An essay by Zen Buddhist monk Thich Nhat Hanh......
The Bells of Mindfulness are sounding. All over the Earth, we are experiencing floods, droughts, and massive wildfires. Sea ice is melting in the Arctic and hurricanes and heat waves are killing thousands. The forests are fast disappearing, the deserts are growing, species are becoming extinct every day, and yet we continue to consume, ignoring the ringing bells.
All of us know that our beautiful green planet is in danger. Our way of walking on the Earth has a great influence on animals and plants. Yet we act as if our daily lives have nothing to do with the condition of the world. We are like sleepwalkers, not knowing what we are doing or where we are heading. Whether we can wake up or not depends on whether we can walk mindfully on our Mother Earth. The future of all life, including our own, depends on our mindful steps. We have to hear the bells of mindfulness that are sounding all across our planet. We have to start learning how to live in a way that a future will be possible for our children and our grandchildren.
I have sat with the Buddha for a long time and consulted him a bout the issue of global warming, and the teaching of the Buddha is very clear. If we continue to live as we have been living, consuming without a thought of the future, destroying our forests and emitting dangerous amounts of carbon dioxide, then devastating climate change is inevitable. Much of our ecosystem will be destroyed. Sea levels will rise and coastal cities will be inundated, forcing hundreds of millions of refugees from their homes, creating wars and outbreaks of infectious disease.
We need a kind of collective awakening. There are among us men and women who are awakened, but it's not enough; most people are still sleeping. We have constructed a system we can't control. It imposes itself on us, and we become its slaves and victims. For most of us who want to have a house, a car, a refrigerator, a television, and so on, we must sacrifice our time and our lives in exchange. We are constantly under the pressure of time. In former times, we could afford three hours to drink one cup of tea, enjoying the company of our friends in a serene and spiritual atmosphere. We could organize a party to celebrate the blossoming of one orchid in our garden. But today we can no longer afford these things. We say that time is money. We have created a society in which the rich become richer and the poor become poorer, and in which we are so caught up in our own immediate problems that we cannot afford to be award of what is going on with the rest of the human family or our planet Earth. In my mind I see a group of chickens in a cage disputing over a few seeds of grain, unaware that in a few hours that will all be killed.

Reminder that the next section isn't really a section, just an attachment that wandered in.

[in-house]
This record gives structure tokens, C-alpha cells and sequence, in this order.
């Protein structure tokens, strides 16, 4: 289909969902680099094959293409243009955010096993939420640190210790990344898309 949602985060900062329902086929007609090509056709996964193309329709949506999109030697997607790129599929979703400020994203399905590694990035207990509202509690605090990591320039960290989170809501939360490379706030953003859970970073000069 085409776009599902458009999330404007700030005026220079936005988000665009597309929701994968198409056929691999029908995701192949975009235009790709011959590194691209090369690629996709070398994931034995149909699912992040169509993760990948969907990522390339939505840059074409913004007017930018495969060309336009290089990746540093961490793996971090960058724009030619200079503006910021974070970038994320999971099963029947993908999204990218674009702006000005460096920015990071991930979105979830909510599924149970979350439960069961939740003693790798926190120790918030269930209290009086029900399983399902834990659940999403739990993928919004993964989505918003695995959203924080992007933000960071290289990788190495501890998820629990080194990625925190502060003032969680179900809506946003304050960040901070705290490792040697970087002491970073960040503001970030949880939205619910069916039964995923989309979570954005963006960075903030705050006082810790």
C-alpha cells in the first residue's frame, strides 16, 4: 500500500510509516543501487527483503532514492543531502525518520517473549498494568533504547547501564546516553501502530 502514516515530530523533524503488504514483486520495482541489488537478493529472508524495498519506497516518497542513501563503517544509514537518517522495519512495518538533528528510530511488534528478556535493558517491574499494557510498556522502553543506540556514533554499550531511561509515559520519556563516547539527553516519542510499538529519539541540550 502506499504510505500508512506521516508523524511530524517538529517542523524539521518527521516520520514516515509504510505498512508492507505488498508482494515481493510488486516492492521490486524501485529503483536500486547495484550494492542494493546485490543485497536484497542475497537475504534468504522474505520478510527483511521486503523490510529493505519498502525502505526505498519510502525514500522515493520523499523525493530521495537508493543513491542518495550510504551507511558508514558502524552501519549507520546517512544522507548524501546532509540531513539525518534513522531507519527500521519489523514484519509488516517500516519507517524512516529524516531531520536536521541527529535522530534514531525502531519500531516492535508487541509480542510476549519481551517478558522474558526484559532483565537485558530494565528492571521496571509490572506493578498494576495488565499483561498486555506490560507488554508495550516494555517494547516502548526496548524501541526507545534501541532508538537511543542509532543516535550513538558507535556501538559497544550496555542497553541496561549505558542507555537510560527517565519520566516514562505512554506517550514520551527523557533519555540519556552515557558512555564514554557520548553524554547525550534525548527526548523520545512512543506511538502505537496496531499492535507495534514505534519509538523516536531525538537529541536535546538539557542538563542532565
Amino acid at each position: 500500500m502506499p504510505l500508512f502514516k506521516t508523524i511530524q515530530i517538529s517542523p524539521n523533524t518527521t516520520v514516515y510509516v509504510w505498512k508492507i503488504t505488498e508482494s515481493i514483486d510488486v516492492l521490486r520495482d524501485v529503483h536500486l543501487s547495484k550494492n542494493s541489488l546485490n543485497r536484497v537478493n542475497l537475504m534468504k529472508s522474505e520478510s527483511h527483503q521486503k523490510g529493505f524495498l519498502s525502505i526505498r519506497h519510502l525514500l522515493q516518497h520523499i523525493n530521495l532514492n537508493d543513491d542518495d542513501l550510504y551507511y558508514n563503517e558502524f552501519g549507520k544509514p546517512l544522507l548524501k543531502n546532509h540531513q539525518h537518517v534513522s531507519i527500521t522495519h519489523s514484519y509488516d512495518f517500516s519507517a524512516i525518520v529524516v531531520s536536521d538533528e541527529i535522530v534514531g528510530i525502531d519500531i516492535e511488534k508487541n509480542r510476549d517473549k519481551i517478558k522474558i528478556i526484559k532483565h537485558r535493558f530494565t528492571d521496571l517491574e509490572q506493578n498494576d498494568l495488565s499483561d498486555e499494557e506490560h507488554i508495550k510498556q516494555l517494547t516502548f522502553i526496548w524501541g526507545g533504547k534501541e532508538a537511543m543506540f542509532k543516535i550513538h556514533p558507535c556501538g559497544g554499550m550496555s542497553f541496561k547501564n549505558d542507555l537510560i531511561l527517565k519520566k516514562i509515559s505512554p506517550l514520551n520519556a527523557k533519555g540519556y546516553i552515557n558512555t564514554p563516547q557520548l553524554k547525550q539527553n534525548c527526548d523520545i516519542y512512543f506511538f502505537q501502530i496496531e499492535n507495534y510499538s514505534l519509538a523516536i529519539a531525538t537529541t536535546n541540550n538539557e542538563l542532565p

People in China, India, Vietnam, and other developing countries are still dreaming the "American dream," as if that dream were the ultimate goal of mankind- everyone has to have a car, a bank account, a cell phone, a television set of their own. In twenty-five years the population of China will be 1.5 billion people, and if each of them wants to drive their own car, China will need 99 million barrels of oil every day. But world production today is only 84 million barrels per day. So the American dream is not possible for the people of China, India, or Vietnam. The American dream is no longer even possible for the Americans. We can't continue to live like this. It's not a sustainable economy.
We don't have to sink into despair about global warming; we can act. If we just sign a petition and forget about it, it won't help much. Urgent action must be taken at the individual and the collective levels. We all have a great desire to be able to live in peace and to have environmental sustainability. What most of us don't yet have are concrete ways of making our commitment to sustainable living a reality in our daily lives. We haven't organized ourselves. We can't only blame our governments and corporations for the chemicals that pollute our drinking water, for the violence in our neighborhoods, for the wars that destroy so many lives. It's time for each of us to wake up and take action in our own lives. We have to do something to wake people up.